Organization: The Key to More Productive Meetings

By Manpreet Singh


The weekly meeting can be one of the most important parts of a small business’ operation. The meeting has the power to set the mood for the rest of the week and skyrocket productivity around the entire office, if done correctly. The problem arises when the leader doesn’t know how to properly conduct the meeting, causing it to drag on and key points to be lost in trivial discussions. At TalkLocal, we found the key to conducting more productive meetings lies in organization. Here are a few tips to keep your meetings organized and allow you to get important points across.

Have an itinerary for your meeting

Know what you want to discuss going into the meeting. Distribute an outline when the meeting begins and go over each of the points with your team. This will help employees in the meeting to prepare their own ideas and suggestions around the general frame you want to conduct the meeting in. On top of this, the meeting is less likely to go off track if people know what needs to be discussed going into it.

Send out information ahead of time

If you know that there’s something you want to specifically discuss in a meeting – whether it’s a new business model, a new type of system you want to introduce, etc. – send out as much information ahead of time as possible. Suggest ways to discuss a given issue in this pre-meeting outline as well; make sure people are well-informed on the content you intend to discuss and the way you intend to conduct the meeting.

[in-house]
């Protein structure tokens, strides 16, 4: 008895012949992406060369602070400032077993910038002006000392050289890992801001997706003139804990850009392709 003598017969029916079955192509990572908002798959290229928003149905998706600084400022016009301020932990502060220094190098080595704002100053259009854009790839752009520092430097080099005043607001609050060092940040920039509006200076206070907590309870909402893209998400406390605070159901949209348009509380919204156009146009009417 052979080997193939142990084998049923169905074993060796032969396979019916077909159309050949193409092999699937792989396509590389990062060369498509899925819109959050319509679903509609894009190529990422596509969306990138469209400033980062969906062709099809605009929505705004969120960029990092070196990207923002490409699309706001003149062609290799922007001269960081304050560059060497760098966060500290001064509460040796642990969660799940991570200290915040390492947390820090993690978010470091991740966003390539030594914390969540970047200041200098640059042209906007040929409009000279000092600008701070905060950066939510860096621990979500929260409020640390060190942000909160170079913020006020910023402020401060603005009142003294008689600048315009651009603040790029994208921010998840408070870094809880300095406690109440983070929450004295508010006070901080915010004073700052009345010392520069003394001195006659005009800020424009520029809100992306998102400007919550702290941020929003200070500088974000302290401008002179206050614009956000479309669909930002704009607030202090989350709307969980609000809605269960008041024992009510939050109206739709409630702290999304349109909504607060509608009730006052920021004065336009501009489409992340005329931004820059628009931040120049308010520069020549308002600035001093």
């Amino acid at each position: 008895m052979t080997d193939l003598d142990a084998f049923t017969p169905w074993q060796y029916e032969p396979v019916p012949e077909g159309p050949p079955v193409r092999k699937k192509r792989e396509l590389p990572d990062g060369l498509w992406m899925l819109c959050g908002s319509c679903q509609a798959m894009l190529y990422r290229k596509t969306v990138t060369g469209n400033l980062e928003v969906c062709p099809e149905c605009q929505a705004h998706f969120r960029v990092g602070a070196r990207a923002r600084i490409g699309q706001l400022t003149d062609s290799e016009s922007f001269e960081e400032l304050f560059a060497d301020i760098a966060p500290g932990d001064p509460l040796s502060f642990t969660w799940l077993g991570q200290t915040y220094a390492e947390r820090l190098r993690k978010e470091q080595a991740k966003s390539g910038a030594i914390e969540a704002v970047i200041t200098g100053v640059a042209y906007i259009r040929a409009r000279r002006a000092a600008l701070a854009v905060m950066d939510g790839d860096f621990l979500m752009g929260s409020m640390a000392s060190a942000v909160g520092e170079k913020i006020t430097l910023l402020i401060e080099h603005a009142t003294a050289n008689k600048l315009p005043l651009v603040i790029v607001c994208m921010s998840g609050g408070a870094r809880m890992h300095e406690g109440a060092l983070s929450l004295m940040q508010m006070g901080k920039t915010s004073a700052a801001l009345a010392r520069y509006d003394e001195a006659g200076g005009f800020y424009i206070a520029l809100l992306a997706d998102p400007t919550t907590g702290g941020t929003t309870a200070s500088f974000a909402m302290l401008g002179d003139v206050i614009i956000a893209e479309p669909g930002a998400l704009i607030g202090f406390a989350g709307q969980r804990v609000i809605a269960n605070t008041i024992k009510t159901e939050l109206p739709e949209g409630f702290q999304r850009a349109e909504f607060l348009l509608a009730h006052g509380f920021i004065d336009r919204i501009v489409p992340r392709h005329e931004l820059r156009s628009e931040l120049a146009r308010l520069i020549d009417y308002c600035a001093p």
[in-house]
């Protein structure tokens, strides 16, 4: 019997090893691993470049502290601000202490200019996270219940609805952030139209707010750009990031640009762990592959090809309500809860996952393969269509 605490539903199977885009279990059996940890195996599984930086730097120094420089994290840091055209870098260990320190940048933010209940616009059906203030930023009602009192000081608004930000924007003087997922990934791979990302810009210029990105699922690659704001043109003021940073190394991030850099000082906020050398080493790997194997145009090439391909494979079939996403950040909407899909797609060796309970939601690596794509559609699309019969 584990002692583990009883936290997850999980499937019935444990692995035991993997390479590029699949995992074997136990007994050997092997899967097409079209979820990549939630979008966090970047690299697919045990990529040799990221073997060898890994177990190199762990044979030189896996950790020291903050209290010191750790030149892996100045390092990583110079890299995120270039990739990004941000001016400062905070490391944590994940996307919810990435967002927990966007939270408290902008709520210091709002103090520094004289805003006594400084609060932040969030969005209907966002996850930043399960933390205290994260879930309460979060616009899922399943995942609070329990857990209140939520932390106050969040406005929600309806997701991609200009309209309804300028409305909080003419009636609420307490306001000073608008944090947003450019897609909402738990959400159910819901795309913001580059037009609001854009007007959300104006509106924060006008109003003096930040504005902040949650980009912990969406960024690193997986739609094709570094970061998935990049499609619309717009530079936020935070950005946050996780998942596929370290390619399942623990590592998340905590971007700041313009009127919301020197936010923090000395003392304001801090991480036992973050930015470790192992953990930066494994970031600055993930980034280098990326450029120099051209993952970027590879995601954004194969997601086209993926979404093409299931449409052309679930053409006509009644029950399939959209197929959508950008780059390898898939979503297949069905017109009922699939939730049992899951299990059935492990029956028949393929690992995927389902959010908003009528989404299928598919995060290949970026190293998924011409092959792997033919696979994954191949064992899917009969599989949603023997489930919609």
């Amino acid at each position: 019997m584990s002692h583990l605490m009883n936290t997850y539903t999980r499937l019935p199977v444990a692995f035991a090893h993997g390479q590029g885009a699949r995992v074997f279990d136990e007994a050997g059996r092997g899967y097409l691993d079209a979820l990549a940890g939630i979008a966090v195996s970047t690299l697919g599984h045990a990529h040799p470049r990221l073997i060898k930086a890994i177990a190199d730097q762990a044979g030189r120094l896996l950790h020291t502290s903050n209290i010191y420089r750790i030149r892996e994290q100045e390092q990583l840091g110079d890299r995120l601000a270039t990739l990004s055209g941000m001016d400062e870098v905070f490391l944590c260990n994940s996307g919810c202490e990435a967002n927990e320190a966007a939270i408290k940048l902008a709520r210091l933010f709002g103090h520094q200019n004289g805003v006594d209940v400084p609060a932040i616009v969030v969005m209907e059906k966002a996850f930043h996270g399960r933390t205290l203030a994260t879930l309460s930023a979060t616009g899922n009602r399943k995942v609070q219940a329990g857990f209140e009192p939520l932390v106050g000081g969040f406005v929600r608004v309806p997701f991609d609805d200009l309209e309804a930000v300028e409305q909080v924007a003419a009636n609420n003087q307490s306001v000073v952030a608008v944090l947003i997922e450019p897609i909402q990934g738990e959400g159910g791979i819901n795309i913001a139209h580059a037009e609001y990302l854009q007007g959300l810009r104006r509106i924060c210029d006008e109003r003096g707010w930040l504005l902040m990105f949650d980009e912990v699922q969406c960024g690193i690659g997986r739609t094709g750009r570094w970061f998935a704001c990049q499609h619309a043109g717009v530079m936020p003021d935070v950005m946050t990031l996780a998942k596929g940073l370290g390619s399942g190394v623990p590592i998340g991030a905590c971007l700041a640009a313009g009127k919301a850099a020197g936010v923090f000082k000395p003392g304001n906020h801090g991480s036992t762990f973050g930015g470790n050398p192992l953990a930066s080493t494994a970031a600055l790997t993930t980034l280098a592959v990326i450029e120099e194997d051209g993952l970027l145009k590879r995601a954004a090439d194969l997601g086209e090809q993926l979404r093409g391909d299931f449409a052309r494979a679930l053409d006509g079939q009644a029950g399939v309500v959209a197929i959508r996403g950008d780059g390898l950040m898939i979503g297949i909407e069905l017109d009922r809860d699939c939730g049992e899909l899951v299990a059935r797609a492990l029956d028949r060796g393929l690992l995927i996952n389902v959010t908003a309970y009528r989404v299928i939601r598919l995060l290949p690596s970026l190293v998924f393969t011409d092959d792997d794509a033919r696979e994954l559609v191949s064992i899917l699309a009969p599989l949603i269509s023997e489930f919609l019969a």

Keep meetings brief

Meetings without a set end time have the potential to drag on for hours and accomplish little. To fix this problem before it happens, send out an email brief before the meeting establishing a start and end time. If everyone knows beforehand how long a meeting will last, they will keep their points concise and only speak when they feel they have something important to share.

Delegate “problem issues” to committees

A common occurrence in business meetings is having a particular issue ignite a heavy debate among those present. These arguments, while they might be warranted, have the potential to drag a meeting on longer than it needs to be and derail it from the original agenda. If one of these issues comes up, delegate finding a solution to a committee of members who seem most passionate about it at the meeting. This will allow the meeting to move on and for the problem to eventually be solved by a competent and driven team.

Assess how productive the meeting was at the end

After the meeting is completed, take note of how successful it was. Compare the start and end time you wished to achieve and the tasks you wished to accomplish with the actual runtime of the meeting and how many tasks you were able to complete. Experiment with how you run your meeting until you find a model that works best for you!

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